The extent of the atonement continues to be one of those doctrinal discussions that tends to evoke more heat than light. I’ve always found it to be a shame that there is such widespread disagreement in the body of Christ concerning an aspect of theology that is so central to the Gospel itself: the atonement. While differences on the extent of the atonement may be less central than differences on the nature of the atonement, the question, “For whom did Christ atone?” is nevertheless a question that needs to be answered with biblical conviction.
Among the many texts that do get mentioned in these discussions, one text that I’ve very rarely seen discussed in personal conversation is Romans 8:28–39. And yet this text has very significant implications with respect to the particularity or universality of Christ’s redemption. Because, it seems, Romans 8 tends to get lost in the shuffle of exegetical and theological debate related to the L of TULIP, I thought I would reproduce a selection from John Murray’s classic, Redemption Accomplished and Applied, in which he demonstrates the role that Romans 8 plays in this discussion.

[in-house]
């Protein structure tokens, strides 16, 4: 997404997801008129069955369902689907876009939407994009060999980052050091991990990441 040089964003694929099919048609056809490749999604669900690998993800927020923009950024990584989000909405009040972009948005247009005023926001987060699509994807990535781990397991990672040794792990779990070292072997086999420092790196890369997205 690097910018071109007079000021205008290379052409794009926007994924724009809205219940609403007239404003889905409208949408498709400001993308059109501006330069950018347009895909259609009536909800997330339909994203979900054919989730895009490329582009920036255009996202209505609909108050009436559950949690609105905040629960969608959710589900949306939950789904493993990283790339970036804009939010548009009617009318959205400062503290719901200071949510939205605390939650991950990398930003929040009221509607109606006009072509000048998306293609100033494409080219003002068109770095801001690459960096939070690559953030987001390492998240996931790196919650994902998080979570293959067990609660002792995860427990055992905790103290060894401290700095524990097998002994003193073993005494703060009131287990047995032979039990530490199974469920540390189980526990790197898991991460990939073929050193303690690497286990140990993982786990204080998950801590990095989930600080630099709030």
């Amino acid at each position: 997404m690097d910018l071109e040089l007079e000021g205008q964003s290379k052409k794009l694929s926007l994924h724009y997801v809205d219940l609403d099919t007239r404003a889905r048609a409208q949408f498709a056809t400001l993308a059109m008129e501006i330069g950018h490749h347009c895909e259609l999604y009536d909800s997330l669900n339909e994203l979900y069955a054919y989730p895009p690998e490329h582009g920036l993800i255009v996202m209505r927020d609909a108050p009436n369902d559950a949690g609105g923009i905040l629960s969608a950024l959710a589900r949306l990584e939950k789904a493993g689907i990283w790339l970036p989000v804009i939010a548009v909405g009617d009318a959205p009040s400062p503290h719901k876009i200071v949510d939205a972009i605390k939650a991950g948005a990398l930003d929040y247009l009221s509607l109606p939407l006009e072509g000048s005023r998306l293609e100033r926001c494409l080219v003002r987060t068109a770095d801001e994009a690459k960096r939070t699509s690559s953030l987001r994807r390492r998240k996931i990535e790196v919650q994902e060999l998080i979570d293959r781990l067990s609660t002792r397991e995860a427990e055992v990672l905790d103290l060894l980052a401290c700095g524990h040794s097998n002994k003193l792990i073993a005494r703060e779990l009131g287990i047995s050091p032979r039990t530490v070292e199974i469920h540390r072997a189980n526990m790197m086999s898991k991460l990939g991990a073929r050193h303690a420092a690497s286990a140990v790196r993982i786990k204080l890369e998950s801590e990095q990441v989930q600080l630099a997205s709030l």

He asks the question, “Is there not also more direct evidence provided by the Scripture to show the definite or limited extent of the atonement?” and answers, “There are indeed many biblical arguments.” The first he addresses is Romans 8:31–39.
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There is no question but that on two occasions in this passage, explicit reference is made to the death of Christ—“he that spared not his own Son but delivered him up for us all” (ver. 32) and “Christ Jesus is the one who died, yea rather is raised up” (ver. 34). Hence, any indication given in this passage respecting extent would be pertinent to the question of the extent of the atonement.
Verses 31–32: The “us” is conditioned by vv. 28–30
In verse 31 Paul asks the question: “What shall we then say to these things? If God is for us, who is against us?” We are compelled to ask the question: of whom is Paul speaking? In other words, what is the denotation of the expressions “for us” and “against us”?